African horse sickness: The potential for an outbreak in disease-free regions and current disease control and elimination techniques, Equine Veterinary Journal, 48, 659-669. doi:10.1111/evj.12600, Robin, M., Page, P., Archer, D., Baylis, M., 2016.

Key Thoughts:
In the last decade the range of vector-borne diseases has changed. New regions such as Europe are seeing the spread of Bluetongue virus and Schmallenberg virus. As African Horse Sickness (AHS) is an arboviral disease transmitted by Culicoides biting midges, the risk of new outbreaks is significant. Furthermore, there is evidence that the correct conditions are already in place in what are currently considered disease-free countries. An outbreak in one of these countries could have a major impact on equine welfare and industry.

Article Review:
African Horse Sickness (AHS) is a vector-borne disease currently endemic in sub-Saharan Africa. It has a high mortality rate, up to 95% in naïve populations. It is classified as a listed disease by the OIE. The virus consists of 9 serotypes, two of which have previously caused outbreaks outside of sub-Saharan Africa. A number of the serotypes have recently been found in eastern and northern Africa. The principle vector is Culicoides, and both geographical and seasonal distribution of the disease has been dependent on this vector.

A combination of climate change and increasing international movement has been linked to changes in global distribution of other vector-borne disease, and this leads to concerns that AHS may be an increased threat.

Equids do not play a role as long-term carriers, but reservoirs are found in certain equid species where the disease is associated with prolonged viraemia. This allows for continuous cycling. Zebra have been identified as important in this regard, but other species, including donkeys, must also act as reservoir hosts.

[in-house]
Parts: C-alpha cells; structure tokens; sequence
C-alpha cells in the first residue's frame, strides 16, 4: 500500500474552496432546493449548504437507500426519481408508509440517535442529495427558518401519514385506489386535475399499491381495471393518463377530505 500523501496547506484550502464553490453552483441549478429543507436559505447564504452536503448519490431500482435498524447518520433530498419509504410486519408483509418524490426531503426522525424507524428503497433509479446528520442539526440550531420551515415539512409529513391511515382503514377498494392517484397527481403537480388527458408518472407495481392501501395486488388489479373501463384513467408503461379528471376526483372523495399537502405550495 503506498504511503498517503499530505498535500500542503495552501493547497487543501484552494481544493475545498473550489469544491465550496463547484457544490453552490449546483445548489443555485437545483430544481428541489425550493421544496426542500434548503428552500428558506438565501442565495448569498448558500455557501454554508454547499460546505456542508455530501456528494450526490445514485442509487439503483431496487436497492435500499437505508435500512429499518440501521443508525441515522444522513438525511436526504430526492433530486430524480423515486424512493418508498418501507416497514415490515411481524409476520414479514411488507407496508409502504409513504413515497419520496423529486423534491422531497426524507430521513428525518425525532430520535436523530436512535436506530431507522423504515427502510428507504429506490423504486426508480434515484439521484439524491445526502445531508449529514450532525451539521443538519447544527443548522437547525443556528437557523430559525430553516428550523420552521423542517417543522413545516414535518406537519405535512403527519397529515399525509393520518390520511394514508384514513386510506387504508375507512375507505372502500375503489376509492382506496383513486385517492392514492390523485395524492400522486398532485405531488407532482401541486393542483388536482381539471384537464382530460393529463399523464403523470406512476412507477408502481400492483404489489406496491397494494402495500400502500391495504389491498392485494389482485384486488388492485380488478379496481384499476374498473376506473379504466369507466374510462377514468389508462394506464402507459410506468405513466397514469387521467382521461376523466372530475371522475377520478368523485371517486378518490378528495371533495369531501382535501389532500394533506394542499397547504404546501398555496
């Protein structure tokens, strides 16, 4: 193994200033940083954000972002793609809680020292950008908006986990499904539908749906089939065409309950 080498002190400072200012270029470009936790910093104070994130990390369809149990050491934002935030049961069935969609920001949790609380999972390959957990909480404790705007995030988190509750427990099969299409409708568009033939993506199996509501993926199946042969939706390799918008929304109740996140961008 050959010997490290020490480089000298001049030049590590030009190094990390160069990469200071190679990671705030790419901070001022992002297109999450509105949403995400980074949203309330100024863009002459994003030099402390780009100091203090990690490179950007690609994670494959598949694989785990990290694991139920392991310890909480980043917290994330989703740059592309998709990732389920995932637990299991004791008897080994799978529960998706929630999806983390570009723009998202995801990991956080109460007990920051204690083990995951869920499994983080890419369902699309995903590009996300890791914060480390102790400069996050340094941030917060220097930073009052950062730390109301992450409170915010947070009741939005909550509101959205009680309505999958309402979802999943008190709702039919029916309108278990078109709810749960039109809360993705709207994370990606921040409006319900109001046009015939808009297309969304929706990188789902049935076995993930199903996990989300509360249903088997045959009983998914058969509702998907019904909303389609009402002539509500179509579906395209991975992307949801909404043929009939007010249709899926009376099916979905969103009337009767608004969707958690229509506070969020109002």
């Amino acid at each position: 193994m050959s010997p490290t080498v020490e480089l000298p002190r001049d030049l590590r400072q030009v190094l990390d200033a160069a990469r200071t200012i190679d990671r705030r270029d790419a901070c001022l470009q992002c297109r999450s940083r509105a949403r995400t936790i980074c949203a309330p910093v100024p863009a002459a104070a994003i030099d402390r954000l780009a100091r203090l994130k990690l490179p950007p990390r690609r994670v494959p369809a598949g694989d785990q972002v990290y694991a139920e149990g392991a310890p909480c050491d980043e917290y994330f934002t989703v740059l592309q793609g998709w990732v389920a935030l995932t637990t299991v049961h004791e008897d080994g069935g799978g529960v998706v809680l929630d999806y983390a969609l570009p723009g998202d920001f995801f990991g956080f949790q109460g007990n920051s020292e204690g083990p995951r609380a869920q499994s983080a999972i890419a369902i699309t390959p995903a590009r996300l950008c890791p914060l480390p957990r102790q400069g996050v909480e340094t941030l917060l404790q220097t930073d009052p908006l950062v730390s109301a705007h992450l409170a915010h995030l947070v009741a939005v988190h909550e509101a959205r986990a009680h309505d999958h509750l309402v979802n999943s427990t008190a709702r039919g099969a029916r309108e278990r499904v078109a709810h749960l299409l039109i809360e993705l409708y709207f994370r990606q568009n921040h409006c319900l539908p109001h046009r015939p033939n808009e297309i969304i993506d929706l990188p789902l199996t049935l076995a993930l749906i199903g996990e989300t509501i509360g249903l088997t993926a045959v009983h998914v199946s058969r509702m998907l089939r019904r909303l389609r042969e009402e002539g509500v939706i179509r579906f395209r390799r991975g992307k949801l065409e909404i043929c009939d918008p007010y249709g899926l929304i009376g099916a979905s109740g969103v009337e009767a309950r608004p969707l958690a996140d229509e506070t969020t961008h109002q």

Culicoides midges are the primary vector for AHS, and this leads to comparisons with Bluetongue, which is also reliant on the midge. Although there are over 1400 different species, not all of them are capable of virus transmission. However, Culicoides imicola is of primary importance to both diseases and is found in Southern Europe and Asia. The transmission of AHS in midges is dependent on large numbers of Culicoides, and therefore is associated with weather conditions that allow for the development of large populations.

Five scenarios must be considered when assessing risk in disease-free regions:

  1. Altered global distribution of known vector species
  2. Vector role of indigenous species
  3. Viral introduction with infected vertebrates
  4. Viral introduction with infected vectors
  5. Reversion of virulence of vaccine strains

AHS is notifiable in disease-free countries and, if confirmed, the priority is to stop further spread, as outbreaks can lead to significant costs. For example, a potential outbreak in the Netherlands has been estimated to cost $272-516 million. In order to combat losses, certain countries, such as the UK, would implement culling as part of the control strategy. While tracking of horse movement would be another important technique, unfortunately there is no suitable system currently established in the EU.

Vaccination is an option, and is currently used in Africa, but does not cover all serotypes and is not completely protective. As some vaccinated horses may get sub-clinical disease and a viraemia, this may represent a risk of transport around the country, although it is not clear if the viraemia would be sufficient to infect Culicoides. Current vaccines are attenuated and there is some concern regarding reversion to virulence.
Further research is required to prepare for any epidemic of AHS.

Research needs to focus on:

  1. The vector competence of Culicoides species
  2. Improving disease modeling through improved knowledge of Culicoides and equid movement
  3. Prevention of blood feeding by Culicoides
  4. Establishment of vaccine banks